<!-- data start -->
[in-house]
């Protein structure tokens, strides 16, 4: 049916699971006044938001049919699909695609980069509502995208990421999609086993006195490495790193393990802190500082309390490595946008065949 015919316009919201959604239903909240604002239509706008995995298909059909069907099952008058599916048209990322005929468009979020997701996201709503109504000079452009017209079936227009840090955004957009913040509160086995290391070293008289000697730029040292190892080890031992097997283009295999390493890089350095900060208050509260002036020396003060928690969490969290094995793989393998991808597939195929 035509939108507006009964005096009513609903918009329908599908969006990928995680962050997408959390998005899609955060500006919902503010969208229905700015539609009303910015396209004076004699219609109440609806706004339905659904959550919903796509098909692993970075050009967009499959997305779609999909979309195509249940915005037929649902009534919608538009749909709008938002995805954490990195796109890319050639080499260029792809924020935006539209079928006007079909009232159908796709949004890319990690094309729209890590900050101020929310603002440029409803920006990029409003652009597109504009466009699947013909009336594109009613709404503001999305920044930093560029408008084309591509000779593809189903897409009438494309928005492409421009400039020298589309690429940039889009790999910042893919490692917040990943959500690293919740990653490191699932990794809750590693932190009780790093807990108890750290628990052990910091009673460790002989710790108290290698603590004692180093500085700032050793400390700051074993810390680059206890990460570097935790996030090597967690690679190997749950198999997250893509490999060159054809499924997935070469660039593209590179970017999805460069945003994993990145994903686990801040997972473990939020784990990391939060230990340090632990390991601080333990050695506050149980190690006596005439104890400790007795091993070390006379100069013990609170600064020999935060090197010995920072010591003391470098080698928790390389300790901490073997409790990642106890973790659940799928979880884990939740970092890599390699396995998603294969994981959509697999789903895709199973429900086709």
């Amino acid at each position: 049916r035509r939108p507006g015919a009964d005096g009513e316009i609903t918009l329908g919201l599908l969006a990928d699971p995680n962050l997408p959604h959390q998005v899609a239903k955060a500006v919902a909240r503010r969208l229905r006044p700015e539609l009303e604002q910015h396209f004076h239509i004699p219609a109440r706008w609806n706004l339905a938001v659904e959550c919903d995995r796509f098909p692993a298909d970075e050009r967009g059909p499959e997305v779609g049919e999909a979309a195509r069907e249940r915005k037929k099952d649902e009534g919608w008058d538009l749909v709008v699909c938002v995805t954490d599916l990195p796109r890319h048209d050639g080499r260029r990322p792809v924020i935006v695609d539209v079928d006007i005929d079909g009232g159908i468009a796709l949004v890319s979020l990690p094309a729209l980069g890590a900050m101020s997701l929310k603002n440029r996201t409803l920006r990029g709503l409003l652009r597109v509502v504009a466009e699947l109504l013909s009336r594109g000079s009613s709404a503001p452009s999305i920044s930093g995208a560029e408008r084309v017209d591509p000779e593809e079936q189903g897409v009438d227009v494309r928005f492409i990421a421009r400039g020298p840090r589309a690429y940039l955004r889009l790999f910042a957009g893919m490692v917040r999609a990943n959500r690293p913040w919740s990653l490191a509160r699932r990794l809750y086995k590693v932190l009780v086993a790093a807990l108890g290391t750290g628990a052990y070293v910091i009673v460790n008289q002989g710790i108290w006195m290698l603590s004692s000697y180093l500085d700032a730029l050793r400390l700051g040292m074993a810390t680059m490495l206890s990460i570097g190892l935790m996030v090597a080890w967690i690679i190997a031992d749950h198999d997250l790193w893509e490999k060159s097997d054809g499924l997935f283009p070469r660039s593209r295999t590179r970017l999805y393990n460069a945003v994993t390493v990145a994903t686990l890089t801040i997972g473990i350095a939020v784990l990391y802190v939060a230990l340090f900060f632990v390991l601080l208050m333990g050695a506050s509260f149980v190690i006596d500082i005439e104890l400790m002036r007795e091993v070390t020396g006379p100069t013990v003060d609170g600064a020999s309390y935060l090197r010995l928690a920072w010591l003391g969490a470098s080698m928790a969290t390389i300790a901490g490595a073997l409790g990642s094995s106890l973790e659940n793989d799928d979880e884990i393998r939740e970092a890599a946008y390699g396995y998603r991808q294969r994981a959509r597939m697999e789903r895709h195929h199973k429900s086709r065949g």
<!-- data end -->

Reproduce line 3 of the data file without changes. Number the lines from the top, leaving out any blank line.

């Amino acid at each position: 049916r035509r939108p507006g015919a009964d005096g009513e316009i609903t918009l329908g919201l599908l969006a990928d699971p995680n962050l997408p959604h959390q998005v899609a239903k955060a500006v919902a909240r503010r969208l229905r006044p700015e539609l009303e604002q910015h396209f004076h239509i004699p219609a109440r706008w609806n706004l339905a938001v659904e959550c919903d995995r796509f098909p692993a298909d970075e050009r967009g059909p499959e997305v779609g049919e999909a979309a195509r069907e249940r915005k037929k099952d649902e009534g919608w008058d538009l749909v709008v699909c938002v995805t954490d599916l990195p796109r890319h048209d050639g080499r260029r990322p792809v924020i935006v695609d539209v079928d006007i005929d079909g009232g159908i468009a796709l949004v890319s979020l990690p094309a729209l980069g890590a900050m101020s997701l929310k603002n440029r996201t409803l920006r990029g709503l409003l652009r597109v509502v504009a466009e699947l109504l013909s009336r594109g000079s009613s709404a503001p452009s999305i920044s930093g995208a560029e408008r084309v017209d591509p000779e593809e079936q189903g897409v009438d227009v494309r928005f492409i990421a421009r400039g020298p840090r589309a690429y940039l955004r889009l790999f910042a957009g893919m490692v917040r999609a990943n959500r690293p913040w919740s990653l490191a509160r699932r990794l809750y086995k590693v932190l009780v086993a790093a807990l108890g290391t750290g628990a052990y070293v910091i009673v460790n008289q002989g710790i108290w006195m290698l603590s004692s000697y180093l500085d700032a730029l050793r400390l700051g040292m074993a810390t680059m490495l206890s990460i570097g190892l935790m996030v090597a080890w967690i690679i190997a031992d749950h198999d997250l790193w893509e490999k060159s097997d054809g499924l997935f283009p070469r660039s593209r295999t590179r970017l999805y393990n460069a945003v994993t390493v990145a994903t686990l890089t801040i997972g473990i350095a939020v784990l990391y802190v939060a230990l340090f900060f632990v390991l601080l208050m333990g050695a506050s509260f149980v190690i006596d500082i005439e104890l400790m002036r007795e091993v070390t020396g006379p100069t013990v003060d609170g600064a020999s309390y935060l090197r010995l928690a920072w010591l003391g969490a470098s080698m928790a969290t390389i300790a901490g490595a073997l409790g990642s094995s106890l973790e659940n793989d799928d979880e884990i393998r939740e970092a890599a946008y390699g396995y998603r991808q294969r994981a959509r597939m697999e789903r895709h195929h199973k429900s086709r065949g």